Michael D. Norenberg, M.D., Inducted into Association of American Physicians
For the fourth year in a row, a Miller School physician has been inducted into the prestigious Association of American Physicians (AAP), founded in 1885 for “the advancement of scientific and practical medicine.” Members include Nobel laureates and members of the National Academy of Science and the Institute of Medicine, making induction a great honor.
This year’s UM honoree is Michael D. Norenberg, M.D., professor of pathology and biochemistry and molecular biology and director of neuropathology research. He was inducted August 28 during the organization’s annual meeting and dinner in Chicago.
“We are so proud to have another Miller School faculty member inducted into the AAP,” said Pascal J. Goldschmidt, M.D., Senior Vice President for Medical Affairs and Dean of the Miller School, and CEO of the University of Miami Health System. “Dr. Norenberg’s career of research, specifically with our veterans, has earned him this great honor.”
As a neuropathologist who has worked with the Miami VA for 40 years and UM for 28 years, Norenberg has focused much of his research on the brain and spinal cord. He discovered that astrocytes, central nervous system cells, play a critical role in normal functions of the central nervous system. His work uncovered a link between severe liver disease and abnormal astrocytes, which results in cell swelling and brain edema. That research led to the discovery of various agents that diminish or block such swelling. Norenberg also has researched brain and spinal cord trauma, establishing mechanisms of traumatic brain edema.
Additionally, he uncovered the mechanism of central pontine myelinolysis (CPM), a debilitating neurological condition occurring in individuals with chronic medical disorders and usually presenting in a hospital setting. With his residents, he established that the disease occurred from an overly rapid correction of hyponatremia, the most common metabolic disorder observed in hospitalized patients. As a result of his studies, CPM is now rarely diagnosed.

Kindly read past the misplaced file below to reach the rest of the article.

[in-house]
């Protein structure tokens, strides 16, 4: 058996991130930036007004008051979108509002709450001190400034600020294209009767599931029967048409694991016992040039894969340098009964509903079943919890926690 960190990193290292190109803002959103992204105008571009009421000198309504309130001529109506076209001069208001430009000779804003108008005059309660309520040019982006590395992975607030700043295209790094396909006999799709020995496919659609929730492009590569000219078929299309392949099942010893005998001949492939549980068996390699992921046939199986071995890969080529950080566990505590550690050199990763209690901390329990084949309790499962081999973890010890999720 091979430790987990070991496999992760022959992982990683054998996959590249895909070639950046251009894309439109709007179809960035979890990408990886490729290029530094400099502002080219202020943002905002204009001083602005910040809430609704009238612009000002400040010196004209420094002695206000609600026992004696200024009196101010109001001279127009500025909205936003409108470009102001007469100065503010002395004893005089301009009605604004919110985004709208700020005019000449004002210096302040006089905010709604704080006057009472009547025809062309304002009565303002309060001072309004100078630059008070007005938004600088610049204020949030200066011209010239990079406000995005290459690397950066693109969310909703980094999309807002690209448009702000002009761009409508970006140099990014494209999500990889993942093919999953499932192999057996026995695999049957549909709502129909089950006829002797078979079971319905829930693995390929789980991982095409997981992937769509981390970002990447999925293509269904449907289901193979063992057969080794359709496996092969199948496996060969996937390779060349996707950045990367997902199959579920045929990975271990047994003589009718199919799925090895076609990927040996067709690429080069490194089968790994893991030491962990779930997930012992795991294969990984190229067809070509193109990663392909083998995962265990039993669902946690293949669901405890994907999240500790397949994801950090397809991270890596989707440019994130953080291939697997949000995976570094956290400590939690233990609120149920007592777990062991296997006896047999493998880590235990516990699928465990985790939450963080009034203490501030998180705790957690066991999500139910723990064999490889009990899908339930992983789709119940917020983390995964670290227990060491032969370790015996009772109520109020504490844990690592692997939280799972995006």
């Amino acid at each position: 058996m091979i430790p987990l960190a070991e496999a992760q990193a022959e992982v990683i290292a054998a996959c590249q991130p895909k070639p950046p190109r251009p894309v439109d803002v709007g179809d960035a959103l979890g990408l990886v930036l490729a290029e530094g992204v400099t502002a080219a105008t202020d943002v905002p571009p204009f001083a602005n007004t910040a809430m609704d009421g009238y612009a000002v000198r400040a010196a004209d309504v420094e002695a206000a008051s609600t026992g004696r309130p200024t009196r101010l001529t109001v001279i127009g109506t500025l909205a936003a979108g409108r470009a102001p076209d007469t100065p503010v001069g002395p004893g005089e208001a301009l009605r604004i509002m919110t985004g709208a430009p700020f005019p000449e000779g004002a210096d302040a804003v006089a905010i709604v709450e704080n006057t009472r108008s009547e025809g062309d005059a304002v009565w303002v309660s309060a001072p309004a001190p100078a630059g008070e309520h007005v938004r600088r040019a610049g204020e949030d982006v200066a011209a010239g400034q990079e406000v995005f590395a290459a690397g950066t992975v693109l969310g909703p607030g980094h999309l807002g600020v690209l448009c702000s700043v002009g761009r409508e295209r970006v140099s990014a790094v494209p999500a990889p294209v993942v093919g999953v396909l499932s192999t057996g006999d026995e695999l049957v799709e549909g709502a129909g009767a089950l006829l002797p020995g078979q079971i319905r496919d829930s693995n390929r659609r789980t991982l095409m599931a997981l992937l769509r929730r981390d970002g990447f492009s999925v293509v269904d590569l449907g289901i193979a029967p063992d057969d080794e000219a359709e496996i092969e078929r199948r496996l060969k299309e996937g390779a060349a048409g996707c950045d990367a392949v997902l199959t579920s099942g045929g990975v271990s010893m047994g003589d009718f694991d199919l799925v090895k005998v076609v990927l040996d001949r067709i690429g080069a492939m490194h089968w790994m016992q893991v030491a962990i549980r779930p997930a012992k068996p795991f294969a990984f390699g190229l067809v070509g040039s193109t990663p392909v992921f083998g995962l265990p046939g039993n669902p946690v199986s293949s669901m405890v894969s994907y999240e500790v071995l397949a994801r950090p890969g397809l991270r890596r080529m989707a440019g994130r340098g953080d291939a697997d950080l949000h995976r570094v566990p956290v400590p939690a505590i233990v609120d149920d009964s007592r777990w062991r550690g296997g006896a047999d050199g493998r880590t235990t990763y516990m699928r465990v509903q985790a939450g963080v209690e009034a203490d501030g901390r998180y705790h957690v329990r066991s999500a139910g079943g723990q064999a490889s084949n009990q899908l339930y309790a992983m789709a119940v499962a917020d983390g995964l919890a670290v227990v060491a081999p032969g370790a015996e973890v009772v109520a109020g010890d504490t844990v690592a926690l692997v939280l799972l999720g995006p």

Norenberg said he was honored to be inducted into the AAP, and acknowledged his mentor, the late Lowell W. Lapham, M.D., of the University of Rochester School of Medicine, who instilled in him “a great sense of joy and excitement in the study of mechanisms of neurological diseases. I also would like to express my appreciation for the unwavering support I have received from the two chairs of pathology I have worked with at UM, Drs. Azorides R. Morales and Richard J. Cote,” Norenberg said.
Cote, professor and Joseph R. Coulter Jr. Endowed Chair of Pathology and director of the Dr. John T. Macdonald Foundation Biomedical Nanotechnology Institute at UM, who was inducted into the AAP in 2010, nominated Norenberg for the honor, and said he “has made seminal contributions in several areas of brain and neurologic research, and his selection to the AAP is a testament to the excellence of his work.”
In 2010, Norenberg received the William S. Middleton Award from the Department of Veterans Affairs, the highest honor presented annually by the VA’s Research and Development Office, in recognition of outstanding scientific contribution and achievement in the areas of biomedical and bio-behavioral research related to the health care of veterans.